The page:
This guide helps you to troubleshoot network-server related connectivity issues. This guide assumes that your gateway is connected and that the LoRa Gateway Bridge is publishing the received data. If you are not sure, please refer to the Debugging gateway connectivity guide. It also assumes that you have setup the LoRa Server and LoRa App Server component and that you have setup your gateway and device through the web-interface.
In this guide we will validate:
To find out if LoRa Server is receiving messages from your gateway, you should refer to the logs. Depending how LoRa Server was installed, one of the following commands will show you the logs:
journalctl -f -n 100 -u loraserver
tail -f -n 100 /var/log/loraserver/loraserver.log
INFO backend/gateway: uplink frame received INFO device gateway rx-info meta-data saved dev_eui=0101010101010101 INFO device-session saved dev_addr=018f5aa9 dev_eui=0101010101010101 INFO finished client unary call grpc.code=OK grpc.method=HandleUplinkData grpc.service=as.ApplicationServerService grpc.time_ms=52.204 span.kind=client system=grpc
In this log, LoRa Server has processed the uplink frame, and forwarded the
application payload to the
(provided by LoRa App Server).
INFO backend/gateway: uplink frame received ERRO processing uplink frame error data_base64="QKlajwGCAgADBwF6Eabhjw==" error="get device-session error: device-session does not exist or invalid fcnt or mic"
In this log, LoRa Server was unable to authenticate the received data and map this to a device-session. The cause could be:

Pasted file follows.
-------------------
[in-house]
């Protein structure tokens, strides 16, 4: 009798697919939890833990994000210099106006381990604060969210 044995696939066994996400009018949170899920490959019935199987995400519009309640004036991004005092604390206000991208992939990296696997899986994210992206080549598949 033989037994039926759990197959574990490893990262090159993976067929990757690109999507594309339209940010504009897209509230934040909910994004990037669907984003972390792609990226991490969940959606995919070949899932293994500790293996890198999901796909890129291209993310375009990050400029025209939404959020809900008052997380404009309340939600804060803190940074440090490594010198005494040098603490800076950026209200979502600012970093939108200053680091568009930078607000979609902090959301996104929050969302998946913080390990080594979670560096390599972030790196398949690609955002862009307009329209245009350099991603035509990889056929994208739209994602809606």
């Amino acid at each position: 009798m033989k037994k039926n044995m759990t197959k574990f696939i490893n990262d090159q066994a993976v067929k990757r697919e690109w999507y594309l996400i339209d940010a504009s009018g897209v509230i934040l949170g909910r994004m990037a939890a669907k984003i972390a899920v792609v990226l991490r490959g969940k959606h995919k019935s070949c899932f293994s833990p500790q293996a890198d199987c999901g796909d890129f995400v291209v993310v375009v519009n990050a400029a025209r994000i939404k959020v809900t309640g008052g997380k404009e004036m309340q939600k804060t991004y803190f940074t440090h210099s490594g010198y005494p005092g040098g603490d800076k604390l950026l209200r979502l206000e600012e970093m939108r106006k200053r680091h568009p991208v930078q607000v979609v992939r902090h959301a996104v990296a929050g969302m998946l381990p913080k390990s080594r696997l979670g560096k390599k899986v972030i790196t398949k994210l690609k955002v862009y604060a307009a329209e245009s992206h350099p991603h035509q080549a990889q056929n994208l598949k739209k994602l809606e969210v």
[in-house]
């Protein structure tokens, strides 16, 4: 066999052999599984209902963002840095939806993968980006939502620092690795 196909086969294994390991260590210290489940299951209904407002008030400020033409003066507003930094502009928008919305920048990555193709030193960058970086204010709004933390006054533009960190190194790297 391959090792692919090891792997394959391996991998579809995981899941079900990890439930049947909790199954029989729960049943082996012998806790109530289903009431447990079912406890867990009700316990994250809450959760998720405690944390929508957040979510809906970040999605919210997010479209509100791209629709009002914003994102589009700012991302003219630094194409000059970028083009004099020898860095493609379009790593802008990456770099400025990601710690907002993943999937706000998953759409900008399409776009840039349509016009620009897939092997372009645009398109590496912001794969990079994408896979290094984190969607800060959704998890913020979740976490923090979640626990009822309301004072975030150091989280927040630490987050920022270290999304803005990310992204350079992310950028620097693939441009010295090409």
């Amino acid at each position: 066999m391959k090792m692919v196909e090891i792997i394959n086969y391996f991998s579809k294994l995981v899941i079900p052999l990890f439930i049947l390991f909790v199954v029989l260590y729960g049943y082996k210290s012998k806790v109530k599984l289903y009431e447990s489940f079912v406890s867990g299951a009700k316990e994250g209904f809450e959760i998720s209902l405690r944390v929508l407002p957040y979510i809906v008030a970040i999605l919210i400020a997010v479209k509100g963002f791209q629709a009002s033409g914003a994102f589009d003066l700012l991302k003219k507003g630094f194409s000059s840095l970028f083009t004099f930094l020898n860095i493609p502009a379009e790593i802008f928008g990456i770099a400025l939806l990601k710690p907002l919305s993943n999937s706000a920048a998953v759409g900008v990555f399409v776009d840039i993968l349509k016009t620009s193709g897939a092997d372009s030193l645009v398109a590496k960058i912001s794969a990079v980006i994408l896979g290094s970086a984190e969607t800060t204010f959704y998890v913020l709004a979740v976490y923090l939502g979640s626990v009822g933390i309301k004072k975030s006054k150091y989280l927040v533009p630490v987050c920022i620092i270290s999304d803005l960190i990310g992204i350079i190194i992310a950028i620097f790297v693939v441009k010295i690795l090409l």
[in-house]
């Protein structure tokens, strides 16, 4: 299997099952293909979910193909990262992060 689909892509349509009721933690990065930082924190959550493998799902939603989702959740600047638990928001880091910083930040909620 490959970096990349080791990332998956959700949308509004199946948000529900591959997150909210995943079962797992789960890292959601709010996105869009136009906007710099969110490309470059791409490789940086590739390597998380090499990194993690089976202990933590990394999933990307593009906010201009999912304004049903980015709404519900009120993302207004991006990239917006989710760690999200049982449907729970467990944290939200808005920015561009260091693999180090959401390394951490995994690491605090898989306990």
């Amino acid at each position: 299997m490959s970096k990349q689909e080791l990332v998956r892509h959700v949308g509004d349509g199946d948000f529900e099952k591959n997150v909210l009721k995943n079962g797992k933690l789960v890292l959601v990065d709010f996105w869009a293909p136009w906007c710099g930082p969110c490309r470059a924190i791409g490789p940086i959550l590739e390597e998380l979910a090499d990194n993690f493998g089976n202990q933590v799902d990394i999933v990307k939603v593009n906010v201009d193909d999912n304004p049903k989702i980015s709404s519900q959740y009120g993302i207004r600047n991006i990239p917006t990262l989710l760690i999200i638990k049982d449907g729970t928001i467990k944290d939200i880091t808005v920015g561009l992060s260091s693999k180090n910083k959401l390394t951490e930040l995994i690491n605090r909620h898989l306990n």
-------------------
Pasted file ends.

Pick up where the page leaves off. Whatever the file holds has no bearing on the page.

Try to re-activate your device. The activation did not match any of the device-sessions stored in the database. After a long time of inactivity, it could have expired. Also make sure that the LoRaWAN version selected in the Device-profile matches the implemented LoRaWAN version by the device!
In case of an ABP device, there are a couple of things that could case this error:
First of all, make sure that the session-keys are entered in the correct
byte-order. Some devices expect little-endian, some big-endian and in some
cases these are mixed. One suggestion to find this out is by starting with
a key where
the order does not matter.
When the error is raised after the device was reset (e.g. power-cycle) then
the issue is likely related to a frame-counter reset. A LoRaWAN network-server
must check that the frame-counter is incremented, if not it will be rejected.
This is to protect the network against replay-attacks. The problem is that most
ABP devices reset their frame-counters to
0 on a power-cycle, which is not
in line with the LoRaWAN specification.